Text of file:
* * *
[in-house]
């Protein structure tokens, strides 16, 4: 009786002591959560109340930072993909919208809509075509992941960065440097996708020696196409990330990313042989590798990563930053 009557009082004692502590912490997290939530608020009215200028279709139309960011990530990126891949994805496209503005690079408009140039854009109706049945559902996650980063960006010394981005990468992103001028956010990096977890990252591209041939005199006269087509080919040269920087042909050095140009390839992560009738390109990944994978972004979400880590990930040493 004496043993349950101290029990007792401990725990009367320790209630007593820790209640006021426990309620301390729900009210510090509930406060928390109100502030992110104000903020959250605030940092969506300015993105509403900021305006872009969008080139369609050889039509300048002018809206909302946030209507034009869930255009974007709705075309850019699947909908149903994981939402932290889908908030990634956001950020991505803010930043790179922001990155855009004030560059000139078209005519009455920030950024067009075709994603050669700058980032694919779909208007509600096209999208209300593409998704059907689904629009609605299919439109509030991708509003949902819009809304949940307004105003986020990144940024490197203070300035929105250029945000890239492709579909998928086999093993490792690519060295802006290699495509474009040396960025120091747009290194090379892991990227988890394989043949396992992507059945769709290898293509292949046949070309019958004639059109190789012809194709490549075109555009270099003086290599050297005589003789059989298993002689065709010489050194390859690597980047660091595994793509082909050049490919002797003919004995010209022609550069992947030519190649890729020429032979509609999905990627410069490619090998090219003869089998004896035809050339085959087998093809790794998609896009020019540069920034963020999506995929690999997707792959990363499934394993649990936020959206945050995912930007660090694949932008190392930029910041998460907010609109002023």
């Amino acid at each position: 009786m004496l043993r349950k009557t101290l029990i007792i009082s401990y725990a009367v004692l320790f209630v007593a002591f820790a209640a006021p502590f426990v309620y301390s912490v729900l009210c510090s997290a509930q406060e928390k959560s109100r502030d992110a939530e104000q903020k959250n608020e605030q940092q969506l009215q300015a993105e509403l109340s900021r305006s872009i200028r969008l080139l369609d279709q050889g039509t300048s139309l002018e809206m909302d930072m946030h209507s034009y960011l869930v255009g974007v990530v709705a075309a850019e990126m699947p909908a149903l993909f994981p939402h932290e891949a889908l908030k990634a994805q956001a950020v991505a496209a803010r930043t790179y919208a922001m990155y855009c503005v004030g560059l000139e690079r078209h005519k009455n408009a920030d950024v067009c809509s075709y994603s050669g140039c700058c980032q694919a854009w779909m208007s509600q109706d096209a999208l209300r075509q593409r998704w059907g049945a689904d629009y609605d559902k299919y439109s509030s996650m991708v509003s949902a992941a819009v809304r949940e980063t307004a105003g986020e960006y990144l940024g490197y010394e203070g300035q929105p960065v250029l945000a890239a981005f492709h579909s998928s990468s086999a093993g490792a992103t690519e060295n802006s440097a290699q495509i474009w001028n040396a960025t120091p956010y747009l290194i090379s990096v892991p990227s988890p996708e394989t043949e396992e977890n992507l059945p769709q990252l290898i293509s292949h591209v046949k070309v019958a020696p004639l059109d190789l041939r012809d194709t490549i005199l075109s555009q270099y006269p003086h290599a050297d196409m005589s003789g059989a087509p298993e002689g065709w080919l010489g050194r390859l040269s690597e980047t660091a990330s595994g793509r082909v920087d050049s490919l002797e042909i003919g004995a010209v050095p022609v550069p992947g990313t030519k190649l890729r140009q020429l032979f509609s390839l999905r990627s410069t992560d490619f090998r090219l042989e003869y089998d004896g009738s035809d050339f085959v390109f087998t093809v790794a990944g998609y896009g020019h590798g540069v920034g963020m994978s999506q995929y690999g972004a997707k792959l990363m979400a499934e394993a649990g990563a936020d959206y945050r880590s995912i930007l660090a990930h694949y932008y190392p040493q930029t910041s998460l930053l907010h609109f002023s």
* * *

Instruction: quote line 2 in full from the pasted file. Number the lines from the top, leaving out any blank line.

């Protein structure tokens, strides 16, 4: 009786002591959560109340930072993909919208809509075509992941960065440097996708020696196409990330990313042989590798990563930053 009557009082004692502590912490997290939530608020009215200028279709139309960011990530990126891949994805496209503005690079408009140039854009109706049945559902996650980063960006010394981005990468992103001028956010990096977890990252591209041939005199006269087509080919040269920087042909050095140009390839992560009738390109990944994978972004979400880590990930040493 004496043993349950101290029990007792401990725990009367320790209630007593820790209640006021426990309620301390729900009210510090509930406060928390109100502030992110104000903020959250605030940092969506300015993105509403900021305006872009969008080139369609050889039509300048002018809206909302946030209507034009869930255009974007709705075309850019699947909908149903994981939402932290889908908030990634956001950020991505803010930043790179922001990155855009004030560059000139078209005519009455920030950024067009075709994603050669700058980032694919779909208007509600096209999208209300593409998704059907689904629009609605299919439109509030991708509003949902819009809304949940307004105003986020990144940024490197203070300035929105250029945000890239492709579909998928086999093993490792690519060295802006290699495509474009040396960025120091747009290194090379892991990227988890394989043949396992992507059945769709290898293509292949046949070309019958004639059109190789012809194709490549075109555009270099003086290599050297005589003789059989298993002689065709010489050194390859690597980047660091595994793509082909050049490919002797003919004995010209022609550069992947030519190649890729020429032979509609999905990627410069490619090998090219003869089998004896035809050339085959087998093809790794998609896009020019540069920034963020999506995929690999997707792959990363499934394993649990936020959206945050995912930007660090694949932008190392930029910041998460907010609109002023």